I was super impressed with the police officer leading the CPU, because he was able to speak with all the residents with such ease and familiarity! Some of the older residents only understood Mandarin, but it was no issue for the officer because he immediately switched into Mandarin fluently! 

We started from the highest storey of the HDB flat and worked our way down via the staircase, this also allows the CPU to ensure that the stairwells are safe and free of any dangerous objects/persons.

At the end of our patrol! With the friendly officer, Station Inspector Jason who drove us around and was extremely helpful in explaining in detail to us the intricacies of policing work! 

Last group shot before we ended for the day! ๐Ÿ˜€


After spending a day learning about the Singapore Police Force, touring the Home Team Academy, getting hands-on experience in training, and joining the teams in patrolling work, I can honestly say that it was really an experience of a life time, and my views of the Singapore Police Force have been altered completely! I can see the strong sense of camaraderie, dedication and passion each and every police officer has to the Force, and it is indeed very very inspiring to know that there is such an amazing force of men and women who are dedicated to keeping the nation safe and sound. I would be extremely proud to be part of such a dedicated team, and you could be one of them too!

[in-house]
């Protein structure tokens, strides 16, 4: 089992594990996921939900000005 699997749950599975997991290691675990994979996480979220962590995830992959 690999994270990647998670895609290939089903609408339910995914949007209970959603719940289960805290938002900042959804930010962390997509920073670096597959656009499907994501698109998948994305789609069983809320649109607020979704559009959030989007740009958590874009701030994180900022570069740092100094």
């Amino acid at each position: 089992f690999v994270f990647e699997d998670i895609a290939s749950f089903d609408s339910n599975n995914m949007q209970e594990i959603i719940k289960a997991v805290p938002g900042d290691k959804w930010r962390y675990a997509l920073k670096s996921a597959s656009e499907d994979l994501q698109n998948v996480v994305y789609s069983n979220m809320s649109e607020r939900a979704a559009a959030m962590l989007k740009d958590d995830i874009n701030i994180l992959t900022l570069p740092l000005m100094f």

As a Police Officer, you will be uniquely involved in maintaining law and order to keep your loved ones, family, friends neighbors, and every Singaporean safe. There is truly real job satisfaction in knowing that you’re touching the lives of so many others, and I think it is an extremely admirable job to be proud of!

Psssst. I wasn’t aware, but there are really so many perks to signing up as a Police Officer!